I tend to shop local as much as possible but given my locale there are certainly some things I have to travel to a larger city to find. While I'm there I generally like to make my way to the "Hook and Bullet Superstore"- which is basically everything you need and a lot of what you don't under one gigantic roof. I've been aware for some time that the outdoors industry is every bit as a fashion and fad driven as any other that markets it's wares to John Q. Public. I purposely try to stay out of the fray given my self admitted gear nerd tendencies (SBW would call me a 'kit tart' with a proper British accent) or I'd be right there with the rest of my gear nerd brethren arguing to the supremacy of 250 vs 300 gr/in merino wool, the 7mm vs the .30s, or some other vital minutiae.
That said- what I find on my visits to the "H&B Superstore" sometimes gives me no shortage of chuckles. It seems in the fashion driven world of hunting the word "Tactical" is back and "camo is the new black". It seems there is no end to what accoutrement manufacturers will slap camouflage paint on and no silvery, shiny surface they'll not black out in an effort to "tacticfy" it. Yep- camo, matte black, and the trendy "Flat Dark Earth" color (which conspicuously looks like old school khaki to me) on everything from clothes to packs to tents, to whatever. Among the wares tactified were knives, lighters, flashlights and other items it seemed to me might be in the outdoorsman's best interest to find quickly and not lose.
Case in point- a fine looking knife with a MARPAT sheath and handle and a blade coated with some type of FDE coating. You know, as a guy who uses a knife in the field quite a lot I'll be dead level honest with you- I'd lose that thing in a second. I'd set it down while working on a critter and never find it again. Heck, I've lost bright, shiny and pretty knives to the tundra and boreal forest without trying. These days I buy knives that are two things- inexpensive and, preferably, orange. You know, a knife is a pretty important piece of equipment to the outdoorsman and it seems silly to make one harder to find on purpose- especially since no one I know ever spooked a deer or moose with the handle of their knife. Of course, if you make knives I can see some value in making them easier to lose.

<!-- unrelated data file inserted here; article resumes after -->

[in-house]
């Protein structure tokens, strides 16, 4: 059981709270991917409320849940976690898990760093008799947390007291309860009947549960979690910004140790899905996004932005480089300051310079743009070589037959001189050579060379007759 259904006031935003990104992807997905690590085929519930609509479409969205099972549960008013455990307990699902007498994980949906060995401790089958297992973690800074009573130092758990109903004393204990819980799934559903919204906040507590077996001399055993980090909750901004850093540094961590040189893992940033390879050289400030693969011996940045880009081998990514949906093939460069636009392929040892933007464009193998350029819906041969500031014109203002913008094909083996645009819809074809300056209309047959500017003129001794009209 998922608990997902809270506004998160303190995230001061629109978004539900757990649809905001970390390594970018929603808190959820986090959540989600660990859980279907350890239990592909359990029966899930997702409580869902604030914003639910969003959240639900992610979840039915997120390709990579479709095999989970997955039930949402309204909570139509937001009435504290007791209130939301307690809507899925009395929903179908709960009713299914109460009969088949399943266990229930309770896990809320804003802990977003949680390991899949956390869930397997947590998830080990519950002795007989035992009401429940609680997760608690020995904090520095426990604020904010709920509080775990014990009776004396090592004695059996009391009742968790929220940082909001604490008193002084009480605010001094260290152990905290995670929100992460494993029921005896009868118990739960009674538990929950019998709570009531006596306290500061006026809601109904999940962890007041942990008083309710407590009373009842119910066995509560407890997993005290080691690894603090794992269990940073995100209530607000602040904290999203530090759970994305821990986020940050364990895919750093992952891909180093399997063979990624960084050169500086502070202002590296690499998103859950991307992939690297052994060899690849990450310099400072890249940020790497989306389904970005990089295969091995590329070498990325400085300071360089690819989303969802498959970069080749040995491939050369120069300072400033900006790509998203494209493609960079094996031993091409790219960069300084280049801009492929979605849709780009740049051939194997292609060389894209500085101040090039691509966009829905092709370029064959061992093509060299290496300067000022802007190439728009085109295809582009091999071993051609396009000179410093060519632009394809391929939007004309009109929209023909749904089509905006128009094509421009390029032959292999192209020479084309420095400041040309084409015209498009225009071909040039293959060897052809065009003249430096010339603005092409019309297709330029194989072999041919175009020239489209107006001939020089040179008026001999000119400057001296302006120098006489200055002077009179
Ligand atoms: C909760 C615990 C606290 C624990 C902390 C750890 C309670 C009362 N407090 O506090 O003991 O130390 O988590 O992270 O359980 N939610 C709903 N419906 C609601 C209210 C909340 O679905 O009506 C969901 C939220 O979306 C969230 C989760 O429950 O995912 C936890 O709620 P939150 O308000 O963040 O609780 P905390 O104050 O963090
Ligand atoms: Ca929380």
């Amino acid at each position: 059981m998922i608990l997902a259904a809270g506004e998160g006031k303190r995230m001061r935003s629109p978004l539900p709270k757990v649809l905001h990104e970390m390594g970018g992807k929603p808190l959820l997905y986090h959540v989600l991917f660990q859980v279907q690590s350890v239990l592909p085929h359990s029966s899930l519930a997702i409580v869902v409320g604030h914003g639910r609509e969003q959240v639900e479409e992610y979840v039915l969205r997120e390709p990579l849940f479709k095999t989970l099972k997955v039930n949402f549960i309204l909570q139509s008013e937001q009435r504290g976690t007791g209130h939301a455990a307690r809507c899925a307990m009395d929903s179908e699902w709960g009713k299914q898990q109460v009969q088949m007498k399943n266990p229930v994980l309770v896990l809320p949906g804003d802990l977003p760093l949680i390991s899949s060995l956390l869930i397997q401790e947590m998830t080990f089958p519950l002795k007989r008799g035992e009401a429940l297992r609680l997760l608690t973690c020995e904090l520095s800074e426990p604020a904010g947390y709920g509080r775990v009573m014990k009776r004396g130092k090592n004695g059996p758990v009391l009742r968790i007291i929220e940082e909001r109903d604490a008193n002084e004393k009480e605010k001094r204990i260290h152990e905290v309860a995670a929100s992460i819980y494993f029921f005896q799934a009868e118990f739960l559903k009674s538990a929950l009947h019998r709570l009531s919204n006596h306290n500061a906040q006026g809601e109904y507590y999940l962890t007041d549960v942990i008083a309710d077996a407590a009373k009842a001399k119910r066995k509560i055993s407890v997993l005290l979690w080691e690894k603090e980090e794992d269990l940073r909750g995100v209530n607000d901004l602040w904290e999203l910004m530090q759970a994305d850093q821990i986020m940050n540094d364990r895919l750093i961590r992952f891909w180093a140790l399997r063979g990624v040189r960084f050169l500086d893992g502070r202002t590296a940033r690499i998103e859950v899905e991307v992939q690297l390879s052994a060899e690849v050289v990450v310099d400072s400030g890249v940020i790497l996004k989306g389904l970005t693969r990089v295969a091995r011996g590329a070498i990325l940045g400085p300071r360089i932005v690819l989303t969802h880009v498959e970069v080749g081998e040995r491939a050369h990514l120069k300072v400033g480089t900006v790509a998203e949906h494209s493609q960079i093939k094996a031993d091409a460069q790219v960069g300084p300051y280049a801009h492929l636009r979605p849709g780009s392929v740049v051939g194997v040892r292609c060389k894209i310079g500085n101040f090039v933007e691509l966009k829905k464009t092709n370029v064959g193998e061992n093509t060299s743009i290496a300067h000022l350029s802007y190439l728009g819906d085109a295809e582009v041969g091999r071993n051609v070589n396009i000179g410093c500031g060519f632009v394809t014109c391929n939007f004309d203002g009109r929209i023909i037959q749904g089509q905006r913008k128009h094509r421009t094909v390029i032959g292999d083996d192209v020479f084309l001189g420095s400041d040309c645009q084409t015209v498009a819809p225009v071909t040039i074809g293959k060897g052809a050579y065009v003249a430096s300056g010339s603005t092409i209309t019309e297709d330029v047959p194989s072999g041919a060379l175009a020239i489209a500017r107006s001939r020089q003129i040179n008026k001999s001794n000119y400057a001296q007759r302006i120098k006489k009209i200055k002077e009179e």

Come on guys (and it's always guys)- we're hunters not ninjas.
The other fashionable artifact I saw in great abundance were zombies. Yep....zombies. Unless you're living under a rock or are my next door neighbor you're already quite aware that folks in the US (and maybe other places as well) are flat out fascinated with the brain munching undead. I gotta admit that I find the notion a bit less than appealing. Maybe more so since it's now infected the outdoor market and I saw items such as "Zombie Max" ammunition- might sound like a joke but the bullets are real. Not funny. Seriously. I also saw a "Zombie survival kit" (not on my list of things I worry about), zombie targets (again, not on my list) and a shotgun marketed as a "Zombie Slayer". You know- maybe I need to lighten up a bit but marketing real arms and ammo to the X-Box crowd might not be in our collective best interest.
After seeing these sorts of products, maybe we could start a new trend..."Practicool". You heard me- an item that's practical in it's construction, useful in this paradigm of existence and made in a color that doesn't virtually guarantee it's immediate loss. How about an orange handled knife that costs a mere $15? Everybody ought to have two! Tents would come in one color....bright yellow and ammo will kill real creatures as opposed to mythical ones out at the Walter Mitty Gun Range.
Alright, rant off.